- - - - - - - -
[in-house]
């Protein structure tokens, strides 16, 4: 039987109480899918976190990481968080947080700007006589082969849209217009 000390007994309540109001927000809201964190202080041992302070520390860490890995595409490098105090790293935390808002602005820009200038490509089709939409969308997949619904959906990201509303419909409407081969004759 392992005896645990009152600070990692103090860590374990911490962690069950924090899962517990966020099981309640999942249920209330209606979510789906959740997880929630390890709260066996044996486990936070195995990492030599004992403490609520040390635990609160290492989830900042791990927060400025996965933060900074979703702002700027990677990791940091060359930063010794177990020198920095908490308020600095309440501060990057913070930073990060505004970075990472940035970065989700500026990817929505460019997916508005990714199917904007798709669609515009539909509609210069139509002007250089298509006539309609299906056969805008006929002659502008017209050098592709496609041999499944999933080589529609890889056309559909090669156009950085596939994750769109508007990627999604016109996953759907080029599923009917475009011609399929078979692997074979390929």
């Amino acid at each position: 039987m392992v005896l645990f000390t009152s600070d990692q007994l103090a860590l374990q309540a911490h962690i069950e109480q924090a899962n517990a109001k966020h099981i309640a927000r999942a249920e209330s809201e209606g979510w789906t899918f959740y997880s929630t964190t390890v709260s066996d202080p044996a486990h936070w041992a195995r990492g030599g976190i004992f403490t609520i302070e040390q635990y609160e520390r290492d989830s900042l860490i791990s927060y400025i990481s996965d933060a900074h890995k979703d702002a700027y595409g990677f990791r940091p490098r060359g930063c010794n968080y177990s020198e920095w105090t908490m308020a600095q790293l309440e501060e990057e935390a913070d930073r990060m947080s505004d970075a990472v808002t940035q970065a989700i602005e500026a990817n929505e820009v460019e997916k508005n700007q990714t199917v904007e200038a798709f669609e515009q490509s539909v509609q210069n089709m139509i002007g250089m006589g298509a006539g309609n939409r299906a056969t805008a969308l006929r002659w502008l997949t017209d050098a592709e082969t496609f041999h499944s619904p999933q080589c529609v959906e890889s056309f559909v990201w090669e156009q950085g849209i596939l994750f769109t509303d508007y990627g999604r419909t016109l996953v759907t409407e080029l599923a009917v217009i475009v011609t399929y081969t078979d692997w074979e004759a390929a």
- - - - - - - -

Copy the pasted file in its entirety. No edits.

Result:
[in-house]
């Protein structure tokens, strides 16, 4: 039987109480899918976190990481968080947080700007006589082969849209217009 000390007994309540109001927000809201964190202080041992302070520390860490890995595409490098105090790293935390808002602005820009200038490509089709939409969308997949619904959906990201509303419909409407081969004759 392992005896645990009152600070990692103090860590374990911490962690069950924090899962517990966020099981309640999942249920209330209606979510789906959740997880929630390890709260066996044996486990936070195995990492030599004992403490609520040390635990609160290492989830900042791990927060400025996965933060900074979703702002700027990677990791940091060359930063010794177990020198920095908490308020600095309440501060990057913070930073990060505004970075990472940035970065989700500026990817929505460019997916508005990714199917904007798709669609515009539909509609210069139509002007250089298509006539309609299906056969805008006929002659502008017209050098592709496609041999499944999933080589529609890889056309559909090669156009950085596939994750769109508007990627999604016109996953759907080029599923009917475009011609399929078979692997074979390929």
């Amino acid at each position: 039987m392992v005896l645990f000390t009152s600070d990692q007994l103090a860590l374990q309540a911490h962690i069950e109480q924090a899962n517990a109001k966020h099981i309640a927000r999942a249920e209330s809201e209606g979510w789906t899918f959740y997880s929630t964190t390890v709260s066996d202080p044996a486990h936070w041992a195995r990492g030599g976190i004992f403490t609520i302070e040390q635990y609160e520390r290492d989830s900042l860490i791990s927060y400025i990481s996965d933060a900074h890995k979703d702002a700027y595409g990677f990791r940091p490098r060359g930063c010794n968080y177990s020198e920095w105090t908490m308020a600095q790293l309440e501060e990057e935390a913070d930073r990060m947080s505004d970075a990472v808002t940035q970065a989700i602005e500026a990817n929505e820009v460019e997916k508005n700007q990714t199917v904007e200038a798709f669609e515009q490509s539909v509609q210069n089709m139509i002007g250089m006589g298509a006539g309609n939409r299906a056969t805008a969308l006929r002659w502008l997949t017209d050098a592709e082969t496609f041999h499944s619904p999933q080589c529609v959906e890889s056309f559909v990201w090669e156009q950085g849209i596939l994750f769109t509303d508007y990627g999604r419909t016109l996953v759907t409407e080029l599923a009917v217009i475009v011609t399929y081969t078979d692997w074979e004759a390929a």